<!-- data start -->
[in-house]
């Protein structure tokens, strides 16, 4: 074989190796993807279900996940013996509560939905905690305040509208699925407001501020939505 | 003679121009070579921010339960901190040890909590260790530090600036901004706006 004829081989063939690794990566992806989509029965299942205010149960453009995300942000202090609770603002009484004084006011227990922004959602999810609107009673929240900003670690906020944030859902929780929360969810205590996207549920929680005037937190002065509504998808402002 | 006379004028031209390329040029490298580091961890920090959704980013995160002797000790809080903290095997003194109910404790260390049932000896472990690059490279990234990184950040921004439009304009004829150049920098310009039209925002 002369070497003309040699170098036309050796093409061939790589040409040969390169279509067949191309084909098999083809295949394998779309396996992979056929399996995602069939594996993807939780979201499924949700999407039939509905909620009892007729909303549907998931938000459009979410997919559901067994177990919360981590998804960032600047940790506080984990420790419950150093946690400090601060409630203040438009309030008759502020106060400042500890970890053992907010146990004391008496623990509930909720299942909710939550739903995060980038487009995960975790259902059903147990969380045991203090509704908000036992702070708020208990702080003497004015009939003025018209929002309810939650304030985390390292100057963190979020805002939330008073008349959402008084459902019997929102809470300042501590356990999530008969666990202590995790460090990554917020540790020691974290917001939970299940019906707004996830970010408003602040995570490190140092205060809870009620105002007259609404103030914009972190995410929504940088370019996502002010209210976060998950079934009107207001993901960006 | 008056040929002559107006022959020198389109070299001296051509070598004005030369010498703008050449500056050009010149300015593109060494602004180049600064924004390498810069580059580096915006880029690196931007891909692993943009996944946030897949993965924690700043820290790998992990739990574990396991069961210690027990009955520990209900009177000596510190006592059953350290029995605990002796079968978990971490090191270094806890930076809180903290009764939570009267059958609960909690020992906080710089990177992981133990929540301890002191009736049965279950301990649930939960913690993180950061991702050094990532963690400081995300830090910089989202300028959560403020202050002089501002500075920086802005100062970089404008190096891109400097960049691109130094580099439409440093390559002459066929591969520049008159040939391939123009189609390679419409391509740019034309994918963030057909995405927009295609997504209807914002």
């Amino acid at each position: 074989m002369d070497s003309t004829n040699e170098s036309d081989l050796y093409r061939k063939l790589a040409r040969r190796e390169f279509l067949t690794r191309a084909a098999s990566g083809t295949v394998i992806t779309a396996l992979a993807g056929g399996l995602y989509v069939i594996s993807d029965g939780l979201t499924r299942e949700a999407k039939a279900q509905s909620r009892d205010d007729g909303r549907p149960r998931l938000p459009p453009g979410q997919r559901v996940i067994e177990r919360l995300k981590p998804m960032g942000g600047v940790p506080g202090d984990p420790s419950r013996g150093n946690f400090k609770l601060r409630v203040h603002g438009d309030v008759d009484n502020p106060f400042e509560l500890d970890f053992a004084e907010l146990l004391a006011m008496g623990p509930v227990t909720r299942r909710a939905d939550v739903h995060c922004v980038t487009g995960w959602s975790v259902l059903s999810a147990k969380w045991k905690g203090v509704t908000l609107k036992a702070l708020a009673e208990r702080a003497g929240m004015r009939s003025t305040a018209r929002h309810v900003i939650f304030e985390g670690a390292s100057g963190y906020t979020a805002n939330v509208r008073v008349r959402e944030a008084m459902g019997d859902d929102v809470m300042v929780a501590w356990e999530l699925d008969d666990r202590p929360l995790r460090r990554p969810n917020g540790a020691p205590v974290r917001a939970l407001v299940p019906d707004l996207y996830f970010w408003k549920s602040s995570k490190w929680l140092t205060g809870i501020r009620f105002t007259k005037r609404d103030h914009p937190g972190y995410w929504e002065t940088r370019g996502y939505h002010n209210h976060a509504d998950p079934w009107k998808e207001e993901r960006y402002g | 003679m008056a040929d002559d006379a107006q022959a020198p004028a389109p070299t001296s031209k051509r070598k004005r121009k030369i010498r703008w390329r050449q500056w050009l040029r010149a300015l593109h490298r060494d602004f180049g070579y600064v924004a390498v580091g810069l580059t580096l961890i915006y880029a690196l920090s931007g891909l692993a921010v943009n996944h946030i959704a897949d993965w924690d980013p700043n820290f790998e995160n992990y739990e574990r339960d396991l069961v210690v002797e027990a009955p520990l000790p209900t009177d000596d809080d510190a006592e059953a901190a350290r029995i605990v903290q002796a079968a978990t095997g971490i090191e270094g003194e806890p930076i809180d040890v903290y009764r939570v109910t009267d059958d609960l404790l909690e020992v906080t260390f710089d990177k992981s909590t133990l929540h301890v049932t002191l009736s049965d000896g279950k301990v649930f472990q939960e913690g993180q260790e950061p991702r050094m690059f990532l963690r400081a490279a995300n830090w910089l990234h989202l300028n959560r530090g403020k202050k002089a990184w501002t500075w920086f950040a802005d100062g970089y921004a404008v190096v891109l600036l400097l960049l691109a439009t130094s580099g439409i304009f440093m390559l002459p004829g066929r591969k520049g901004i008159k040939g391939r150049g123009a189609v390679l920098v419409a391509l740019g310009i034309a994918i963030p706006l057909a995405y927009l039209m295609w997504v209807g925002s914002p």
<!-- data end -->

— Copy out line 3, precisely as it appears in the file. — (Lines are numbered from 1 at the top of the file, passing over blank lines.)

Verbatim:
């Amino acid at each position: 074989m002369d070497s003309t004829n040699e170098s036309d081989l050796y093409r061939k063939l790589a040409r040969r190796e390169f279509l067949t690794r191309a084909a098999s990566g083809t295949v394998i992806t779309a396996l992979a993807g056929g399996l995602y989509v069939i594996s993807d029965g939780l979201t499924r299942e949700a999407k039939a279900q509905s909620r009892d205010d007729g909303r549907p149960r998931l938000p459009p453009g979410q997919r559901v996940i067994e177990r919360l995300k981590p998804m960032g942000g600047v940790p506080g202090d984990p420790s419950r013996g150093n946690f400090k609770l601060r409630v203040h603002g438009d309030v008759d009484n502020p106060f400042e509560l500890d970890f053992a004084e907010l146990l004391a006011m008496g623990p509930v227990t909720r299942r909710a939905d939550v739903h995060c922004v980038t487009g995960w959602s975790v259902l059903s999810a147990k969380w045991k905690g203090v509704t908000l609107k036992a702070l708020a009673e208990r702080a003497g929240m004015r009939s003025t305040a018209r929002h309810v900003i939650f304030e985390g670690a390292s100057g963190y906020t979020a805002n939330v509208r008073v008349r959402e944030a008084m459902g019997d859902d929102v809470m300042v929780a501590w356990e999530l699925d008969d666990r202590p929360l995790r460090r990554p969810n917020g540790a020691p205590v974290r917001a939970l407001v299940p019906d707004l996207y996830f970010w408003k549920s602040s995570k490190w929680l140092t205060g809870i501020r009620f105002t007259k005037r609404d103030h914009p937190g972190y995410w929504e002065t940088r370019g996502y939505h002010n209210h976060a509504d998950p079934w009107k998808e207001e993901r960006y402002g | 003679m008056a040929d002559d006379a107006q022959a020198p004028a389109p070299t001296s031209k051509r070598k004005r121009k030369i010498r703008w390329r050449q500056w050009l040029r010149a300015l593109h490298r060494d602004f180049g070579y600064v924004a390498v580091g810069l580059t580096l961890i915006y880029a690196l920090s931007g891909l692993a921010v943009n996944h946030i959704a897949d993965w924690d980013p700043n820290f790998e995160n992990y739990e574990r339960d396991l069961v210690v002797e027990a009955p520990l000790p209900t009177d000596d809080d510190a006592e059953a901190a350290r029995i605990v903290q002796a079968a978990t095997g971490i090191e270094g003194e806890p930076i809180d040890v903290y009764r939570v109910t009267d059958d609960l404790l909690e020992v906080t260390f710089d990177k992981s909590t133990l929540h301890v049932t002191l009736s049965d000896g279950k301990v649930f472990q939960e913690g993180q260790e950061p991702r050094m690059f990532l963690r400081a490279a995300n830090w910089l990234h989202l300028n959560r530090g403020k202050k002089a990184w501002t500075w920086f950040a802005d100062g970089y921004a404008v190096v891109l600036l400097l960049l691109a439009t130094s580099g439409i304009f440093m390559l002459p004829g066929r591969k520049g901004i008159k040939g391939r150049g123009a189609v390679l920098v419409a391509l740019g310009i034309a994918i963030p706006l057909a995405y927009l039209m295609w997504v209807g925002s914002p």